A modest proportion of patients with early stage hormone receptor-positive (HR+), HER2-negative (HER2−) breast cancer benefit from adjuvant chemotherapy. Traditionally, treatment recommendations are based on clinical/pathologic criteria that are not predictive of chemotherapy benefit. Multigene assays provide prognostic and predictive information that can help to make more informed treatment decisions. The MAGIC survey evaluated international differences in treatment recommendations, how traditional parameters are used for making treatment choices, and for which patients treating physicians feel most uncertain about their decisions.
The MAGIC survey captured respondents' demographics, practice patterns, relevance of traditional parameters for treatment decisions, and use of or interest in using multigene assays. Using this information, a predictive model was created to simulate treatment recommendations for 672 patient profiles.
The survey was completed by 911 respondents (879 clinicians, 32 pathologists) from 52 countries. Chemo-endocrine therapy was recommended more often than endocrine therapy alone, but there was substantial heterogeneity in treatment recommendations in 52% of the patient profiles; approximately every fourth physician provided a different treatment recommendation. The majority of physicians indicated they wanted to use multigene assays clinically. Lack of reimbursement/availability were the main reasons for non-usage.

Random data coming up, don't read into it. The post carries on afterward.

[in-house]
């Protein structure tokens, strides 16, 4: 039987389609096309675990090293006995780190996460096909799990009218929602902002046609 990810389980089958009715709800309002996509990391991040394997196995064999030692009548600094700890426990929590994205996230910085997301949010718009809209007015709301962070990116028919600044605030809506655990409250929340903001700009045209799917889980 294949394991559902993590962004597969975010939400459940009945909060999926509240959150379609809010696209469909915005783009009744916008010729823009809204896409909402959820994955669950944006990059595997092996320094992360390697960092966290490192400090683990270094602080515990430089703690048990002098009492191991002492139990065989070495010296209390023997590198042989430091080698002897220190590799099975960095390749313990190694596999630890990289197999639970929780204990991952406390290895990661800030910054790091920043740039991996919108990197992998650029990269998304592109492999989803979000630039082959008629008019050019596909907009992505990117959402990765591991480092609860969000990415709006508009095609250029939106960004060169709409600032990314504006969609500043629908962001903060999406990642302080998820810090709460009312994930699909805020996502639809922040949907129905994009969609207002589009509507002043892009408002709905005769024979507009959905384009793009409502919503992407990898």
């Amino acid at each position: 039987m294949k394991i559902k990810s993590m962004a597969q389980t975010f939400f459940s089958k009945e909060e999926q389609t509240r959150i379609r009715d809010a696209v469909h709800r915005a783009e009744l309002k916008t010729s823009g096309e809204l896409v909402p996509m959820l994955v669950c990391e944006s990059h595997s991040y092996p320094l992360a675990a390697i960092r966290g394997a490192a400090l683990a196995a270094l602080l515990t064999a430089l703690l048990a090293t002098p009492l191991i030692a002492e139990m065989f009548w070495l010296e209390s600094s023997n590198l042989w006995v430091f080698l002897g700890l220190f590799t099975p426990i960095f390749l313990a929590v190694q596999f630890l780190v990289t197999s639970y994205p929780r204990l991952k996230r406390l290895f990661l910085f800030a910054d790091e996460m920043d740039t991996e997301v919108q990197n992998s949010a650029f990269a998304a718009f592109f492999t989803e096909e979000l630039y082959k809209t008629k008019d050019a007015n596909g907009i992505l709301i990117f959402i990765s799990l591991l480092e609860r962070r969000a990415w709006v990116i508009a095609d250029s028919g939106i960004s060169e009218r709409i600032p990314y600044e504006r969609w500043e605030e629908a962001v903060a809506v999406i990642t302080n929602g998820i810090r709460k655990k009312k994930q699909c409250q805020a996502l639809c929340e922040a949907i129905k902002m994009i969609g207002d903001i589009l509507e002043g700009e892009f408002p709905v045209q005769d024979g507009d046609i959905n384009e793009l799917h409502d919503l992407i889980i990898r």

The survey reveals substantial heterogeneity in treatment recommendations. Physicians have uncertainty in treatment recommendations in a high proportion of patients with intermediate risk features using traditional parameters. In HR+, HER2− patients with early disease the findings highlight the need for additional markers that are both prognostic and predictive of chemotherapy benefit that may support more-informed treatment decisions.